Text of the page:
Voices of the Peninsula: Celebrate those who recover from addiction

September is national recovery month

Dr. Sarah Spencer. (Photo by Maureen Todd and courtesy of Dr. Sarah Spencer)

Dr. Sarah Spencer. (Photo by Maureen Todd and courtesy of Dr. Sarah Spencer)

September is national recovery month, an international observance to celebrate the millions of people in recovery from substance use. Most of us know someone who has been affected by addiction, which is not surprising given that one in seven Americans will experience addiction to alcohol or drugs sometime in their lifetime. What you might not know is that over 20 million Americans are in recovery from a drug or alcohol use problem.

The American Society of Addiction Medicine defines addiction as “a treatable, chronic medical disease involving complex interactions among brain circuits, genetics, the environment, and an individual’s life experiences. People with addiction use substances or engage in behaviors that become compulsive and often continue despite harmful consequences. Prevention efforts and treatment approaches for addiction are generally as successful as those for other chronic diseases.”

Recognizing that addiction is a chronic disease which has effective treatments is crucial. A 30-day stay in rehab will not “cure” someone of their addiction. Just as with any chronic disease, people need to continue treatment and monitoring with their medical, behavioral health and recovery support resources for many years to maximize their success in sustaining long-term recovery.

For some addictions, such as opioid and alcohol use disorders, medications can be critical to stabilizing a person’s health and supporting their maintenance of recovery. Patients who take medications for opioid use disorder are more than five times more likely to avoid return to use and stay in recovery, and experience an 80% reduction death rates. Just as with medications to treat other chronic diseases such as diabetes and heart disease, these medications are intended for long-term use, and stopping medication treatment too soon can lead to devastating consequences. For example, a patient who stops taking their medication to treat opioid use disorder is at a tenfold risk for fatal opioid overdose.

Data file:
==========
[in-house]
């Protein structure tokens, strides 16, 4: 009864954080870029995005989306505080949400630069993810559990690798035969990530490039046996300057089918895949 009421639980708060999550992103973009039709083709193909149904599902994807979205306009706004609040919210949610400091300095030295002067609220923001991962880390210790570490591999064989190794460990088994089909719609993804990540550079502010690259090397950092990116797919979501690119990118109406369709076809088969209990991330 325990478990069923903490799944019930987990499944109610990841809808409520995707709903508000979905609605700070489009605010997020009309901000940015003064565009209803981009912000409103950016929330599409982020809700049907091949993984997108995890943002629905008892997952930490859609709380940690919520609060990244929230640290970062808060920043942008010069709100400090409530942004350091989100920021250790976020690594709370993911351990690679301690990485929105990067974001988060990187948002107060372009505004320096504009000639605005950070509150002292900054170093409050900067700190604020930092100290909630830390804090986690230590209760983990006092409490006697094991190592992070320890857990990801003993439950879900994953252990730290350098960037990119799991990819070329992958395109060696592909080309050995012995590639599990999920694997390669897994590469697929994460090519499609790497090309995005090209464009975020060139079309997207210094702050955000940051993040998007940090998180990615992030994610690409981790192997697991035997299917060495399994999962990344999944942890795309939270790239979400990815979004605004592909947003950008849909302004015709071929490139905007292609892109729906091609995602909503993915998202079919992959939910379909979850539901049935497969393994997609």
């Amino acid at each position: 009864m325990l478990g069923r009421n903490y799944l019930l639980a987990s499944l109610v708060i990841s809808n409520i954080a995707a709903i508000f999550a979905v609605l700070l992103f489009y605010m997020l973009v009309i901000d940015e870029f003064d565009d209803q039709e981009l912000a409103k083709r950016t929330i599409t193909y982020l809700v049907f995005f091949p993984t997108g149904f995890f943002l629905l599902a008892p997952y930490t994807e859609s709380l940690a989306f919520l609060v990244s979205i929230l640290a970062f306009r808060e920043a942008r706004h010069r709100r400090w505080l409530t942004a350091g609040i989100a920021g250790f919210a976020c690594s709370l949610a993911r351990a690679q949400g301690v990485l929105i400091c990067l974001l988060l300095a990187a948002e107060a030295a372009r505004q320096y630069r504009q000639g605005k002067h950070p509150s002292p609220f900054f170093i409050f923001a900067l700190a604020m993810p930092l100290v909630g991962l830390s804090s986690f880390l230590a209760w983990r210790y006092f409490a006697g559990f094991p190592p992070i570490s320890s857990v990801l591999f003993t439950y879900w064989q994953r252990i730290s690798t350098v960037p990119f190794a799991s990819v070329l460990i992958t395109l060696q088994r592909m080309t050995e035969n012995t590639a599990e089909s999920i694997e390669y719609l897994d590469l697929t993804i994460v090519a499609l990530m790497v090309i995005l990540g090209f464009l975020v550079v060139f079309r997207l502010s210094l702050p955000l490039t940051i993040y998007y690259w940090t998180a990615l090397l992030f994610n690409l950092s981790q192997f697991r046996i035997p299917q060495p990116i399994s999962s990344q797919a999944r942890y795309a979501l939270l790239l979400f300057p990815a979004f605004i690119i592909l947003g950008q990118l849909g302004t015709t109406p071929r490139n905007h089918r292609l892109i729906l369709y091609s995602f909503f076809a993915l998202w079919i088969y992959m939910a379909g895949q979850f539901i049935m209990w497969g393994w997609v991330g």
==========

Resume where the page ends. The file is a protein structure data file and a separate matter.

Unfortunately, the stigma around addiction and treatment can prevent many from seeking medical care, and only one in five people with substance use disorders get the care that they need. Stigma can also cause people to stop taking their medications too soon, sometimes due to pressure from well-meaning family and friends. Stigma also prevents people in long-term recovery from sharing their success stories, for fear of their community, friends and co-workers treating them differently.

I am blessed in my job as an addiction medicine physician to see amazing and inspiring success stories of people in long-term recovery. I get to see firsthand people who are homeless, in prison or unable to care for their children become incredible individuals who get full-time employment, attend college and become stellar parents and valuable community members.

We need to make our community a safe place for people in treatment and recovery by encouraging them to stay in treatment, ensuring our community has adequate recovery support services, and celebrating their stories of recovery. Learn more about how you can help reduce the stigma around addiction and support people in recovery at www.facesandvoicesofrecovery.org and get engaged with our local community coalition that works to decrease stigma around addiction, increase access to affordable local treatment services and collectively focus on upstream prevention efforts. The Southern Kenai Peninsula Opioid Task Force meets virtually every month; get connected to the task force and find local treatment resources at www.allthingsaddiction.net.

Dr. Sarah Spencer is an addiction medicine specialist who provides treatment for substance use disorders in Ninilchik and Homer, volunteers with Homer’s syringe access program, and teaches health care workers and community members all around Alaska about addiction and its treatment. Dr. Spencer is actively engaged with MAPP and the Southern Kenai Peninsula Opioid Task Force, a community coalition that aims to find local solutions for substance misuse and addiction.

MAPP (Mobilizing for Action through Planning and Partnerships) is a local health improvement coalition with the vision of a proactive, resilient and innovative community.

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